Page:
Immigration – because there are many desperate to hate – must be treated with extreme care by politicians and journalists, and certainly with more care than Abbott seems capable. The inherently racist parties will seek to use any discussion and any seeming evidence of the negative impact of migrants as fuel to burn their fires of hate.

I say again: when will Greg Jericho stand up for ordinary Australian workers and lobby to lower Australia’s reckless ‘Big Australia’ immigration program, which is not only lowering workers’ wages, but also raising their cost of living via housing, as well as eroding their overall living standards and wrecking the natural environment?

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Unconventional Economist


  1. That said, Greg Jericho has once again refused to mention one of the reasons why business profits are booming at the same time as real wages are falling: mass immigration.

    You mentioned immgration. RACIALIST!

    • Jumping jack flash

      Immigration is simply a means to an end. It isn’t the cause, it is a tool to facilitate the necessary wage theft.

      Wage theft is neccessary due to greed, debt repayment, funding high lifestyle expectations, and keeping up with costs of living (which, for the guardians of the costs of living, is a bit of a feedback loop!).

      • …..and that most of the ‘growth’ is in non-productive non-tradable sectors!!!

        It is a helluva complex issue that simpletons like Jericho cannot begin to grasp as he hurriedly writes trash that his readers will agree with.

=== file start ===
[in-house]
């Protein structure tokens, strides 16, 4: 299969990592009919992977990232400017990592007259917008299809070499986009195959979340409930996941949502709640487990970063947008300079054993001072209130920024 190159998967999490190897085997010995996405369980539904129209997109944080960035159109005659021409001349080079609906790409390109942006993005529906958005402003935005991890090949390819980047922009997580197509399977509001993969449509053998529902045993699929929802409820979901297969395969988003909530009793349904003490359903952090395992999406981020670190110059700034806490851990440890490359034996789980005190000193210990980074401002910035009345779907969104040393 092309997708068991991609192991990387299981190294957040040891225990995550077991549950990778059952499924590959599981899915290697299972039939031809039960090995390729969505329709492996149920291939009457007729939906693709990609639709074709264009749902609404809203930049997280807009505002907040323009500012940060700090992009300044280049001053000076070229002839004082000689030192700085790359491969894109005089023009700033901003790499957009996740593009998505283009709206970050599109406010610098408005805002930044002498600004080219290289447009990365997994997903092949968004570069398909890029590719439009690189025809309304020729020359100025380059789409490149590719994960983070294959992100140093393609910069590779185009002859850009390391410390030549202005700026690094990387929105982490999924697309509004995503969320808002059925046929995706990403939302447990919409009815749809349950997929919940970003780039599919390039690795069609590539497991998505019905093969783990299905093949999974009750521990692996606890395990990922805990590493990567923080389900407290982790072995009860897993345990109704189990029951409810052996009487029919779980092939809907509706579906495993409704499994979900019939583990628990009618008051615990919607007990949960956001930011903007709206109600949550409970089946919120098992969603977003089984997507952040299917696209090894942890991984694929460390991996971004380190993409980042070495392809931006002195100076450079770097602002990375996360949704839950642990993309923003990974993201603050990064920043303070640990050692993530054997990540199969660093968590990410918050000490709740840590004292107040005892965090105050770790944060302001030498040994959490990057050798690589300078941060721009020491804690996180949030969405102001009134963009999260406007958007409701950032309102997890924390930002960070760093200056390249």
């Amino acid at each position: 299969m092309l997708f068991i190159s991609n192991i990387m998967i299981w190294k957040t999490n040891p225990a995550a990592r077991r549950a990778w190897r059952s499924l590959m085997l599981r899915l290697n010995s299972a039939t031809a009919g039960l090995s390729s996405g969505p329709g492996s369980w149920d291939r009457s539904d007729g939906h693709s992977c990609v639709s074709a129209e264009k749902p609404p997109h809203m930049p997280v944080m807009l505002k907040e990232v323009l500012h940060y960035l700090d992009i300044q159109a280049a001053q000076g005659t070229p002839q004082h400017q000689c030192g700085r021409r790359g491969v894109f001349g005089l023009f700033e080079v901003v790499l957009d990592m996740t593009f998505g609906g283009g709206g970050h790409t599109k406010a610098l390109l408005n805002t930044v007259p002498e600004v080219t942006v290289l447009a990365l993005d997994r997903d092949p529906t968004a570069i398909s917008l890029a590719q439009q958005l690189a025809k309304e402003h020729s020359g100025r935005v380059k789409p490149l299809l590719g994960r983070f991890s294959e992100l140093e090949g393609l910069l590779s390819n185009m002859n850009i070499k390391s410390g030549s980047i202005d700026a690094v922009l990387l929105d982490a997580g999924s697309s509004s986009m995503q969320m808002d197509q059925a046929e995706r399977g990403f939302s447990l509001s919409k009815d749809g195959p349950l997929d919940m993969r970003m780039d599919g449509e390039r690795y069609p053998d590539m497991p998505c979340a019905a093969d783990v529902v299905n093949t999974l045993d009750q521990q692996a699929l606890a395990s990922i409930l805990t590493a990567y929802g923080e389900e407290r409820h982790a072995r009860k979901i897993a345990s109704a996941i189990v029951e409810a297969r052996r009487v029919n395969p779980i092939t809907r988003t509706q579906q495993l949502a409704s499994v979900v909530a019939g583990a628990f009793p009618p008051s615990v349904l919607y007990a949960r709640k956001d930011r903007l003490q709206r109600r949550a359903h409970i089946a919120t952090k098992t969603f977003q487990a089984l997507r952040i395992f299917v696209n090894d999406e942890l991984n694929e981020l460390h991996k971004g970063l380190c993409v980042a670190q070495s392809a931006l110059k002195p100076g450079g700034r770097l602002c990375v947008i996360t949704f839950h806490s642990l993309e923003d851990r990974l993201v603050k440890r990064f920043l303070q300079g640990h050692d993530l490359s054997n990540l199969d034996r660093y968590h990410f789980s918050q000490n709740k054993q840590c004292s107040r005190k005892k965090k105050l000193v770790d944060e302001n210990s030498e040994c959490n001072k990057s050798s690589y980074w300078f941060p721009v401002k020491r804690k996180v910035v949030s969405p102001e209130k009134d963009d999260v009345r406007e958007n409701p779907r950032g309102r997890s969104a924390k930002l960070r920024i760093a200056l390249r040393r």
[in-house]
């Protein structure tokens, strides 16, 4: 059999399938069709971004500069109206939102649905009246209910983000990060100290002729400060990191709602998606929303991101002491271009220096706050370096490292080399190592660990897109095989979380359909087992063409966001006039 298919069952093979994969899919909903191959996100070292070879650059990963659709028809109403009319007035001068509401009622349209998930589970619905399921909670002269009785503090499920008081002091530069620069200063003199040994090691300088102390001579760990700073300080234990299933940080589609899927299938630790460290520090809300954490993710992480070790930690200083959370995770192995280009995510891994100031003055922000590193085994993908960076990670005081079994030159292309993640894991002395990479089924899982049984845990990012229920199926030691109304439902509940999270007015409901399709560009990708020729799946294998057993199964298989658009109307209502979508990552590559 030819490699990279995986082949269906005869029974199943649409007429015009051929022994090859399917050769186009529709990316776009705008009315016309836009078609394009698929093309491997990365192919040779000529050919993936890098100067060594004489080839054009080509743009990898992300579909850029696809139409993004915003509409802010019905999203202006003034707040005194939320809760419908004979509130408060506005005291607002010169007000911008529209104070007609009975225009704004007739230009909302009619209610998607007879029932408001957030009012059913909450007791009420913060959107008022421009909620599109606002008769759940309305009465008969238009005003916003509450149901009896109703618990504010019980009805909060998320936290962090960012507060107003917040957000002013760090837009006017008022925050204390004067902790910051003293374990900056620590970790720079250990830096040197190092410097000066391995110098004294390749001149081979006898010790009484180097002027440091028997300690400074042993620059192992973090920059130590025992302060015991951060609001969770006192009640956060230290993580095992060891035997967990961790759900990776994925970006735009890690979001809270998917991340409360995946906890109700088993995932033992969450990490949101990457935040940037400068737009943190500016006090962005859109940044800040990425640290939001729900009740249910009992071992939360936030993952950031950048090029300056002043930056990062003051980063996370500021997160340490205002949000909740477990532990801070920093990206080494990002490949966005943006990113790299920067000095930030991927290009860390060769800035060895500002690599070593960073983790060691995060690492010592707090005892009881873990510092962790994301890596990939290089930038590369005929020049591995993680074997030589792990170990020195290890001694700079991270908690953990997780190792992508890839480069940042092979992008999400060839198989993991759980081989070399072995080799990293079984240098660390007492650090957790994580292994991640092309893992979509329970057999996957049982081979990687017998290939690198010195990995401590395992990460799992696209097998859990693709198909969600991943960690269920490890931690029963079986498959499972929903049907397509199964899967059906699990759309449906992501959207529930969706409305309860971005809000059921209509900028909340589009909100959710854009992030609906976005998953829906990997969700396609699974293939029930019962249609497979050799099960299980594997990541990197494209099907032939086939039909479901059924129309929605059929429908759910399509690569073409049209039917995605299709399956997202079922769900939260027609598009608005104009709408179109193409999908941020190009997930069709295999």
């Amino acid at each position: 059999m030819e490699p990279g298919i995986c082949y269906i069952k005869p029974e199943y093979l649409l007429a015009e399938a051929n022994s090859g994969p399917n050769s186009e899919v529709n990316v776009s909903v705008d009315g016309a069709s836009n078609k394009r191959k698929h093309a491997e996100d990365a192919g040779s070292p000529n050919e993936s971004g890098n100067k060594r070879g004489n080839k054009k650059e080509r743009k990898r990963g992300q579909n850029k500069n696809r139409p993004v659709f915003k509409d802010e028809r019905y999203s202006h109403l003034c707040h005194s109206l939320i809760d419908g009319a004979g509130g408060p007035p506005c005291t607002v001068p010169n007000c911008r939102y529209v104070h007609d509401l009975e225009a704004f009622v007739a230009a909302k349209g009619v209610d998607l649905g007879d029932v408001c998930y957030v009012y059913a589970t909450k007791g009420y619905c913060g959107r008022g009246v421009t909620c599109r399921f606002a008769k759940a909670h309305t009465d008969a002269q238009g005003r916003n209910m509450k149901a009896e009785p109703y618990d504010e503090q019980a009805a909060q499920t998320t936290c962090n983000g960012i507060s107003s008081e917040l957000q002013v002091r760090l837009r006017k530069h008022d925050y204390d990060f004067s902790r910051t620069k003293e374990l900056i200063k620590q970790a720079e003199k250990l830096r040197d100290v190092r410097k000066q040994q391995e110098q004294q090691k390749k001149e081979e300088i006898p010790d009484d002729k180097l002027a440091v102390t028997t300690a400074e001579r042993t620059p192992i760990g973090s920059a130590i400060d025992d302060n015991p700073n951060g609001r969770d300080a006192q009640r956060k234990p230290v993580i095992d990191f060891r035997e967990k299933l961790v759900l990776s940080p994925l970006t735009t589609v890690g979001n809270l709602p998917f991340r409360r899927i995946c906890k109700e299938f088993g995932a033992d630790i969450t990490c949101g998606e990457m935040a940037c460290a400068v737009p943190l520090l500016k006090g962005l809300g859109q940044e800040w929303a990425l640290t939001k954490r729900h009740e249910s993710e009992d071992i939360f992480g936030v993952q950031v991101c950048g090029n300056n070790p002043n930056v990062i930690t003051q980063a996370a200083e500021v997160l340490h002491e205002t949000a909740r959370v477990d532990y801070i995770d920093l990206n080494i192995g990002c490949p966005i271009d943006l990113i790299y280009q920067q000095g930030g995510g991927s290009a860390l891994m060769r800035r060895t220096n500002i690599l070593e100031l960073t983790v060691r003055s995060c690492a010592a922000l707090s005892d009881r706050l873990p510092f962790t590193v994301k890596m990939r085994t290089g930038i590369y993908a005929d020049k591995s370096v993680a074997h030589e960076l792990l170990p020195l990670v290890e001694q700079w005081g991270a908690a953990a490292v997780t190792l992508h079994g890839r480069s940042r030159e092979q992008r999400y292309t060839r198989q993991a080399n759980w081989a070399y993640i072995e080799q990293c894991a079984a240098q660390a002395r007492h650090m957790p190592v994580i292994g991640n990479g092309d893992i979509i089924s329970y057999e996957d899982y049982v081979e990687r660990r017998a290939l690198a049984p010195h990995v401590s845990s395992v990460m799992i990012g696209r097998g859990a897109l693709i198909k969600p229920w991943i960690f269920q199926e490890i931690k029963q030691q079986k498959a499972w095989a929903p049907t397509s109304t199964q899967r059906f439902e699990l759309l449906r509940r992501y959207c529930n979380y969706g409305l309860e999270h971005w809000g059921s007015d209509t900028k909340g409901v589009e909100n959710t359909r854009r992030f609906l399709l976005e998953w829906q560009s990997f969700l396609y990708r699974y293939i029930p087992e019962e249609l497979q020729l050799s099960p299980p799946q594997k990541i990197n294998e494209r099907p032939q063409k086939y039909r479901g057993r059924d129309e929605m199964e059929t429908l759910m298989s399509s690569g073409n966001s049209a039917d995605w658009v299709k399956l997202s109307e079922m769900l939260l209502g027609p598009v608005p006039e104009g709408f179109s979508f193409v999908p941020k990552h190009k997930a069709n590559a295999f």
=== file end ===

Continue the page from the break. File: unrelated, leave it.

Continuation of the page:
2. The long term effects of stagnate wages growth is catching up to many businesses, especially those that have long term, established workers. Many of them are just fed up and just don’t care about the company or their job and its really affecting their products and services. Many of them are wishing for a redundancy payment

  3. Please tell me you’re going to do a takedown of Elizabeth Farrelly’s latest piece of idiocy in the SMH today

  4. For me there’s a simpler way to look at these facts and it all starts with the realization that wages are no longer a path to wealth.
    Wealth can no longer result from accumulated “savings” because in this world of global fiat capital savings have no real value, so wages as a savings precursor have similarly diminished value.
    It’s a little like squeezing a balloon, if you structure the economy such that economic vectors other than “work for wages” dominate your wealth accumulation processes than it follows that wages as such will become less and less important because wages represent a smaller and less important section of the economy.

    • If you use your wages to buy hard assets it can work out. Give me $500k/year and in ten years I’ll have some hard assets that I’ll put to work. Better than 60k/y say.

      BTW Jericho IMO does not believe what he writes, and does so to keep that leftie job. How long would he last if posted logical and well researched posts…not long at the Guardian. Most of these guys live a different life than they talk about. I don’t know many, but the ones I know, like the Greens, is very much do what I say, not as I do. There’s a word starting with “h” which describes it.

  5. More proof of the adage:

    Lefties are economically illiterate, because, if they were economically literate they wouldn’t be Lefties 😉

    • Thanks for paying to be a member of this left-wing or not-right-wing website!

      The right wingers in Federal Parliament have really got the budget deficit to shrink! Not.

  6. Jumping jack flash

    When electricity company execs can get 50% wage increases, that seems to me that Australians are benefitting from high business profitability and productivity.

    Its just that instead of millions of Australians benefitting, its a couple of hundred.
    But beccause of the magic of statistics, it shows wages growth, subdued, but still growing.

    Why is wages growth low?
    Immigration. Yes, immigration.

    But why immigration?
    To facilitate wage theft.

    Why is wage theft even necessary?
    Because of the debt that everyone has. The more income, generally, the more debt. And they who have access to the pot of wage inflation capacity first, get the lion’s share. Which just so happens to be all of it.